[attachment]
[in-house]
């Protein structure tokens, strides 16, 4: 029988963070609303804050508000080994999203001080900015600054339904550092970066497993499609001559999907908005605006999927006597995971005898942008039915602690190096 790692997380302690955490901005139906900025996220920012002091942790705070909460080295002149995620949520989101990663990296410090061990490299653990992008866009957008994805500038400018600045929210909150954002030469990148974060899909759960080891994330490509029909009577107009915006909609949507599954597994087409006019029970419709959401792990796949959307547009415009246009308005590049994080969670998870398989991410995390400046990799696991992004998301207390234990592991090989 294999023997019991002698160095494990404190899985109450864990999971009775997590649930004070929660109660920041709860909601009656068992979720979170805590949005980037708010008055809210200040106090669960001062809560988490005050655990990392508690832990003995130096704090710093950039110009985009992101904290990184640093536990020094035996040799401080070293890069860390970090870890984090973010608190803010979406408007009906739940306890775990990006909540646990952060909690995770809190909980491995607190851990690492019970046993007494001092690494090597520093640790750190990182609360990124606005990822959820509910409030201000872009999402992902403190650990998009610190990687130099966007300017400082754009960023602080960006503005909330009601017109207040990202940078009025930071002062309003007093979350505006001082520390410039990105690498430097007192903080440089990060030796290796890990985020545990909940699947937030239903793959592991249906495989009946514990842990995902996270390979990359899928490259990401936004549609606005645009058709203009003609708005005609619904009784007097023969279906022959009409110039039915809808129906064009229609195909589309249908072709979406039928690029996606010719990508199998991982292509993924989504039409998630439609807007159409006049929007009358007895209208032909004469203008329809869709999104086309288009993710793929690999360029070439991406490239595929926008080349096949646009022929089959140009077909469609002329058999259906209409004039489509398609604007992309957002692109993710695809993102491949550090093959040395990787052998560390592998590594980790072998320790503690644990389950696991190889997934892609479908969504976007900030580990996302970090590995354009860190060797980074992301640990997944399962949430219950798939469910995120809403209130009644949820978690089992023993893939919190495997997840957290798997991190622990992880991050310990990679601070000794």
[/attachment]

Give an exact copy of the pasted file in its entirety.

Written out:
[in-house]
């Protein structure tokens, strides 16, 4: 029988963070609303804050508000080994999203001080900015600054339904550092970066497993499609001559999907908005605006999927006597995971005898942008039915602690190096 790692997380302690955490901005139906900025996220920012002091942790705070909460080295002149995620949520989101990663990296410090061990490299653990992008866009957008994805500038400018600045929210909150954002030469990148974060899909759960080891994330490509029909009577107009915006909609949507599954597994087409006019029970419709959401792990796949959307547009415009246009308005590049994080969670998870398989991410995390400046990799696991992004998301207390234990592991090989 294999023997019991002698160095494990404190899985109450864990999971009775997590649930004070929660109660920041709860909601009656068992979720979170805590949005980037708010008055809210200040106090669960001062809560988490005050655990990392508690832990003995130096704090710093950039110009985009992101904290990184640093536990020094035996040799401080070293890069860390970090870890984090973010608190803010979406408007009906739940306890775990990006909540646990952060909690995770809190909980491995607190851990690492019970046993007494001092690494090597520093640790750190990182609360990124606005990822959820509910409030201000872009999402992902403190650990998009610190990687130099966007300017400082754009960023602080960006503005909330009601017109207040990202940078009025930071002062309003007093979350505006001082520390410039990105690498430097007192903080440089990060030796290796890990985020545990909940699947937030239903793959592991249906495989009946514990842990995902996270390979990359899928490259990401936004549609606005645009058709203009003609708005005609619904009784007097023969279906022959009409110039039915809808129906064009229609195909589309249908072709979406039928690029996606010719990508199998991982292509993924989504039409998630439609807007159409006049929007009358007895209208032909004469203008329809869709999104086309288009993710793929690999360029070439991406490239595929926008080349096949646009022929089959140009077909469609002329058999259906209409004039489509398609604007992309957002692109993710695809993102491949550090093959040395990787052998560390592998590594980790072998320790503690644990389950696991190889997934892609479908969504976007900030580990996302970090590995354009860190060797980074992301640990997944399962949430219950798939469910995120809403209130009644949820978690089992023993893939919190495997997840957290798997991190622990992880991050310990990679601070000794």